Sometimes the best experiences that we’ve had while traveling are unplanned and unanticipated. They always involve an element of surprise, a little bit of wow, and in the best of all world show us how wonderful and welcoming people can be. The other night was one such night.
We were in a crowded restaurant in the touristy area of Istanbul. Here you can’t walk down the street without being harassed to take a chair. The good news is, that once you do decide to take a seat, the staff, without fail, do everything they can to make sure the evening goes well.
During this one hot evening in September we found our way to an outside table after finally tiring of the parade of hosts attempting to coax us in. We were hungry – and the front guy said something that made sense at the time: “Let me tell you, we all have the same menu and buy our food from the same vendors, why not give my restaurant a try?” So we did.
We sat down and were then swarmed with waiters ready to explain their menu and hook us up with a nice glass a wine while we unwound and tucked in for what we hoped would be a nice evening. As we received our drinks we noticed a family laughing and sharing a generous appetizer platter along with some traditional Turkish liquor – Raki. They embraced all of the street vendors walking by, including small children “playing” accordions, and actually purchased a pair of oversized sunglasses. Because we were sitting on the outside table, each vendor had to clamor over us in order to gain access to our eager neighbors. To each their own, we though.
And then it happened. A waiter came out to the street next to us and set down a folding table, containing a dish we had heard about but hadn’t so far seen anyone order. This was a whole fish, caked in an inch thick layer of salt. You have to wonder what this fish would taste like already, and then he set it on fire.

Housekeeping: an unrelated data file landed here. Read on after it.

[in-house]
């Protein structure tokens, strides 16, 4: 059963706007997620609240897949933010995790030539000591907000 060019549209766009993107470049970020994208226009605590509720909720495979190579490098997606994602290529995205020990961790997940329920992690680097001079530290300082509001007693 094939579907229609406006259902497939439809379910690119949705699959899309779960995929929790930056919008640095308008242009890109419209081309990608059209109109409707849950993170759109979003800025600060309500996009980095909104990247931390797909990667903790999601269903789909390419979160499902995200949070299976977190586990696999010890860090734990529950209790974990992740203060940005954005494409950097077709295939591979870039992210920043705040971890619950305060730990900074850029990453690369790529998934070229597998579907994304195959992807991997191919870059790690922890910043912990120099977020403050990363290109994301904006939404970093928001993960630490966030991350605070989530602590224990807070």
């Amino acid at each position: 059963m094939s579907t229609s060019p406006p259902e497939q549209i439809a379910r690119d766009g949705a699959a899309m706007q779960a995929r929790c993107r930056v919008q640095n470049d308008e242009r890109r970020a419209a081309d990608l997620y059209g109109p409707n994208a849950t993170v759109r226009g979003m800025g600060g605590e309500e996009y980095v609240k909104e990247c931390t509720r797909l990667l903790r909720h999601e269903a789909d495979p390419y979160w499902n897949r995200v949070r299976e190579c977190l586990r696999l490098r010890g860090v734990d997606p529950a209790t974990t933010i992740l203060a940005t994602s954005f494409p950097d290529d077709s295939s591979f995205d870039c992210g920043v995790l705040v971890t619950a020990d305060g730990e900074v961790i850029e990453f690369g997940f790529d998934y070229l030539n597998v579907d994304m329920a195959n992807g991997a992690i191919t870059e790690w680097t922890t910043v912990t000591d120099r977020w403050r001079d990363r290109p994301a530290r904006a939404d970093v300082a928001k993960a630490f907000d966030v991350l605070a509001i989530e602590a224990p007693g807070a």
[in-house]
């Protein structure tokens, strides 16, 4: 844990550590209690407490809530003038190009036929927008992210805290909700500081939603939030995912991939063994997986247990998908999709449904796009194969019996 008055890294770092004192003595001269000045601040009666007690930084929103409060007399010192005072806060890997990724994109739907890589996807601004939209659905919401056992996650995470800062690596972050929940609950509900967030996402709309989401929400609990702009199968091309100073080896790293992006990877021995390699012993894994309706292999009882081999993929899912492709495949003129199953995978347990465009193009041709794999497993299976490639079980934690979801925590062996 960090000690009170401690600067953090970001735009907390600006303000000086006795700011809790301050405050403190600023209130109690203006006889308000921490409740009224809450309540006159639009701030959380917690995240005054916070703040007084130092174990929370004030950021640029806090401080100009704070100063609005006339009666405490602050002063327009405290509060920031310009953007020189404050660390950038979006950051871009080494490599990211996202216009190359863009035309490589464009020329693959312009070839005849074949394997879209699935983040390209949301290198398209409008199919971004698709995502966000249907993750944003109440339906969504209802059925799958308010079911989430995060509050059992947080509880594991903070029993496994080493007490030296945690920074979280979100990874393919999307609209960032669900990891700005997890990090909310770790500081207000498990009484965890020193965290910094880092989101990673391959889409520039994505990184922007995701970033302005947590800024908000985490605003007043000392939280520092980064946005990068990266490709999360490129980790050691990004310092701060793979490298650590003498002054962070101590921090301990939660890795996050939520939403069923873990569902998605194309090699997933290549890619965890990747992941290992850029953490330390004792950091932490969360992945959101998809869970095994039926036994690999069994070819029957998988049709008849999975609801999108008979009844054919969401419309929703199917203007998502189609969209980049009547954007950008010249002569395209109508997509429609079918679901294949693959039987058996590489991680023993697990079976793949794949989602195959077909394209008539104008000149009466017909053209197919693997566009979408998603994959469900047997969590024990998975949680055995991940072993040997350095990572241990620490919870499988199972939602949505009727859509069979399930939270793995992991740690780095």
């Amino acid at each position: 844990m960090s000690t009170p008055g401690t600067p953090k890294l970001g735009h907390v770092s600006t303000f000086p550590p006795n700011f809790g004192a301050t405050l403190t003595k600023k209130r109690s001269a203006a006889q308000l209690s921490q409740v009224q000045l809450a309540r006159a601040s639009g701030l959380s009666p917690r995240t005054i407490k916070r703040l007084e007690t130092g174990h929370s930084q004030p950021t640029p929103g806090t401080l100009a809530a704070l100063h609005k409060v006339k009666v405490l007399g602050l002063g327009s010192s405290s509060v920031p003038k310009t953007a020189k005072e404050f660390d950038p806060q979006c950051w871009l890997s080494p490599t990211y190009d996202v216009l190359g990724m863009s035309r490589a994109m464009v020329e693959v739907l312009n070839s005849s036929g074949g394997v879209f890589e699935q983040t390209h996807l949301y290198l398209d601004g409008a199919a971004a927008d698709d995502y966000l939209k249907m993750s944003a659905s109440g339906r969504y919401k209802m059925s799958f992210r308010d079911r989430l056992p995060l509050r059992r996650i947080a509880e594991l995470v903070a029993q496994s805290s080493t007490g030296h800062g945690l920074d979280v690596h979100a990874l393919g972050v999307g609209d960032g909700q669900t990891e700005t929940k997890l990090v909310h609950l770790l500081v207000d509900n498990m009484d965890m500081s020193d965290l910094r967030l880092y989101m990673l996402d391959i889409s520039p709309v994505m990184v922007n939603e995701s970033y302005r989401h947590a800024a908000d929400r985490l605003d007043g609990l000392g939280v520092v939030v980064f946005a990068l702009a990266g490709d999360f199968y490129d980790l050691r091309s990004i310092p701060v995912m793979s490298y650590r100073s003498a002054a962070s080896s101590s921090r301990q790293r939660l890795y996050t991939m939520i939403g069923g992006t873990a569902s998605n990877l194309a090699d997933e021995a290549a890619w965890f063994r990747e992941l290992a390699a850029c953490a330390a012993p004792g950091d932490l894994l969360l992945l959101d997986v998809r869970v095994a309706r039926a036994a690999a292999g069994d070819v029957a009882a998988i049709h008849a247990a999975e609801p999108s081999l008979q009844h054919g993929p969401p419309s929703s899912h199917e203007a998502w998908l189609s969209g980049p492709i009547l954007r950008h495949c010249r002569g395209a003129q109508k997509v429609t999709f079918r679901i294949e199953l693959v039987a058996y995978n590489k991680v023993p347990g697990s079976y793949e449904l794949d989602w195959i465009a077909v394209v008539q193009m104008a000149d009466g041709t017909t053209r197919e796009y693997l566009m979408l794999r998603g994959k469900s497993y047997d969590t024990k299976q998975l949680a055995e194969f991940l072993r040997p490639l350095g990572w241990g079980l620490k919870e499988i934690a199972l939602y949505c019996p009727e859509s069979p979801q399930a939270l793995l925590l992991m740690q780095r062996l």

We gawked and took pictures and video, just like the small crowd of passerby’s that stopped to watch the event. The flames were pretty intense, and Jen smiled at the family next to us, waving her hand in front of her face, miming “hot!” Everyone smiled and laughed, although clearly we didn’t have much of a common language.
Once the fish was opened up (it was actually stuffed with shrimp and crab, as well) and plated, the waiter presented it to the table next to us with a flourish, and then cleaned up and brought the cart inside. Two minutes later the patriarch of the family next to us was at the side of our table, with a plate of the fish, offering us a healthy portion. We first said “no, no”, but he wasn’t taking a no for an answer, and rather than make a scene, we gratefully accepted the fish, and the plate fruit that they pressed on us for dessert: it was the ultimate in Turkish hospitality. Just like so many things we found in Istanbul, the people are insistent on one hand but completely infectious on the other. Quite a nice combination that likely accounts for the raves we heard about Istanbul before we decided to visit.
For the record, the fish was delicious – incredibly moist, and not the least bit salty despite the inch thick crust of salt used in it’s preparation. The stuffing was equally good.
We shared our pictures and short video with the whole family (since we actually had the better view of the cooking display from our vantage), and making a few new Instagram buddies in the process.
And, because fire is always cool, here’s the video:
Here are some other articles about Istanbul that you may enjoy: